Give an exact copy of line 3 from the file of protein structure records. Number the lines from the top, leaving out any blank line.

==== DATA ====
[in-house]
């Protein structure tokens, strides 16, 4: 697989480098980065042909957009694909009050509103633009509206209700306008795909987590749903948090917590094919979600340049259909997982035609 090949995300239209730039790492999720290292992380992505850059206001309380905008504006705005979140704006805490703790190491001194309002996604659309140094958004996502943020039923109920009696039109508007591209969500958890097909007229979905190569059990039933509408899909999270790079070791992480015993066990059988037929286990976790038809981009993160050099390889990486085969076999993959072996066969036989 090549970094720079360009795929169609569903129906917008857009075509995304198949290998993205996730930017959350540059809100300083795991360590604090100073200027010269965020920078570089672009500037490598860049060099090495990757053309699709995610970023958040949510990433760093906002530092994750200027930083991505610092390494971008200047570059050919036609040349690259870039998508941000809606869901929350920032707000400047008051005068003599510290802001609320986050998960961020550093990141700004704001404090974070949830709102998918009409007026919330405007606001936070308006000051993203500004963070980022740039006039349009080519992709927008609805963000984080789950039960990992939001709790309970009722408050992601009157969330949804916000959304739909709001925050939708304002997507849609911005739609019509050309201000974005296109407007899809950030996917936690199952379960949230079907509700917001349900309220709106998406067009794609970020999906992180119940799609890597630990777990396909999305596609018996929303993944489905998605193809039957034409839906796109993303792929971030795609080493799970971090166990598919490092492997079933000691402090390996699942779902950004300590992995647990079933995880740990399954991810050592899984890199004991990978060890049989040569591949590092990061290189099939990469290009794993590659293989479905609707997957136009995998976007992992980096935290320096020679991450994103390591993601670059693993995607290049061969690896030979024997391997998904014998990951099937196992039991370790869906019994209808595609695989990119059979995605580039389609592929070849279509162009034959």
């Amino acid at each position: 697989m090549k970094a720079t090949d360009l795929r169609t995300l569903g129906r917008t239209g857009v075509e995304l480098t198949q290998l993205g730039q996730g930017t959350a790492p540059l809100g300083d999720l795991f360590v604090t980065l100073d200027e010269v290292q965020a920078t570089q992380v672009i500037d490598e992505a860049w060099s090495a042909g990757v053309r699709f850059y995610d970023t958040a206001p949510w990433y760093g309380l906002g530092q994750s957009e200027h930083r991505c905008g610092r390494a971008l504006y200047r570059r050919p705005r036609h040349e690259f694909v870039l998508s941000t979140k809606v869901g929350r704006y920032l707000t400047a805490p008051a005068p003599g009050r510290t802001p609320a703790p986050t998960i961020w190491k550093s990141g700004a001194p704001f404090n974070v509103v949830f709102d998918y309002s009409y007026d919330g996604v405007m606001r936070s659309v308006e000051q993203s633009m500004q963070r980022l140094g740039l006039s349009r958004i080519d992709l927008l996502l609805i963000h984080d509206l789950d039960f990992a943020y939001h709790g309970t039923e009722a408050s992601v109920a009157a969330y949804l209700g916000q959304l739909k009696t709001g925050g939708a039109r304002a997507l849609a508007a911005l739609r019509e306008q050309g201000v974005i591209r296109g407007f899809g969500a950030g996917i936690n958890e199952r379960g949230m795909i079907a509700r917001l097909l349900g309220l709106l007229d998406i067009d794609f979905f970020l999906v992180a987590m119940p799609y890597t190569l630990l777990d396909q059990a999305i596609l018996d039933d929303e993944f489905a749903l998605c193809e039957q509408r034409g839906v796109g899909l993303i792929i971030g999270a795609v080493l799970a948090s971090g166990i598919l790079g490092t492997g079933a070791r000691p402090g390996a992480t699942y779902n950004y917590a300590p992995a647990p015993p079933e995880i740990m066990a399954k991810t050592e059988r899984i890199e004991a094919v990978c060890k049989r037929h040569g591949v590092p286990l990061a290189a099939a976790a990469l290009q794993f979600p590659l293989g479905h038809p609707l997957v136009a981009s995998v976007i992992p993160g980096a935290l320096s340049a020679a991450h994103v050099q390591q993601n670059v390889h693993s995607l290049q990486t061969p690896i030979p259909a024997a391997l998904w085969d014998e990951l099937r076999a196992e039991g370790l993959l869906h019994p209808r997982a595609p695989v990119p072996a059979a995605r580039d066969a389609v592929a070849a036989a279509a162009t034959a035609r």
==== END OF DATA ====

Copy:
């Amino acid at each position: 697989m090549k970094a720079t090949d360009l795929r169609t995300l569903g129906r917008t239209g857009v075509e995304l480098t198949q290998l993205g730039q996730g930017t959350a790492p540059l809100g300083d999720l795991f360590v604090t980065l100073d200027e010269v290292q965020a920078t570089q992380v672009i500037d490598e992505a860049w060099s090495a042909g990757v053309r699709f850059y995610d970023t958040a206001p949510w990433y760093g309380l906002g530092q994750s957009e200027h930083r991505c905008g610092r390494a971008l504006y200047r570059r050919p705005r036609h040349e690259f694909v870039l998508s941000t979140k809606v869901g929350r704006y920032l707000t400047a805490p008051a005068p003599g009050r510290t802001p609320a703790p986050t998960i961020w190491k550093s990141g700004a001194p704001f404090n974070v509103v949830f709102d998918y309002s009409y007026d919330g996604v405007m606001r936070s659309v308006e000051q993203s633009m500004q963070r980022l140094g740039l006039s349009r958004i080519d992709l927008l996502l609805i963000h984080d509206l789950d039960f990992a943020y939001h709790g309970t039923e009722a408050s992601v109920a009157a969330y949804l209700g916000q959304l739909k009696t709001g925050g939708a039109r304002a997507l849609a508007a911005l739609r019509e306008q050309g201000v974005i591209r296109g407007f899809g969500a950030g996917i936690n958890e199952r379960g949230m795909i079907a509700r917001l097909l349900g309220l709106l007229d998406i067009d794609f979905f970020l999906v992180a987590m119940p799609y890597t190569l630990l777990d396909q059990a999305i596609l018996d039933d929303e993944f489905a749903l998605c193809e039957q509408r034409g839906v796109g899909l993303i792929i971030g999270a795609v080493l799970a948090s971090g166990i598919l790079g490092t492997g079933a070791r000691p402090g390996a992480t699942y779902n950004y917590a300590p992995a647990p015993p079933e995880i740990m066990a399954k991810t050592e059988r899984i890199e004991a094919v990978c060890k049989r037929h040569g591949v590092p286990l990061a290189a099939a976790a990469l290009q794993f979600p590659l293989g479905h038809p609707l997957v136009a981009s995998v976007i992992p993160g980096a935290l320096s340049a020679a991450h994103v050099q390591q993601n670059v390889h693993s995607l290049q990486t061969p690896i030979p259909a024997a391997l998904w085969d014998e990951l099937r076999a196992e039991g370790l993959l869906h019994p209808r997982a595609p695989v990119p072996a059979a995605r580039d066969a389609v592929a070849a036989a279509a162009t034959a035609r």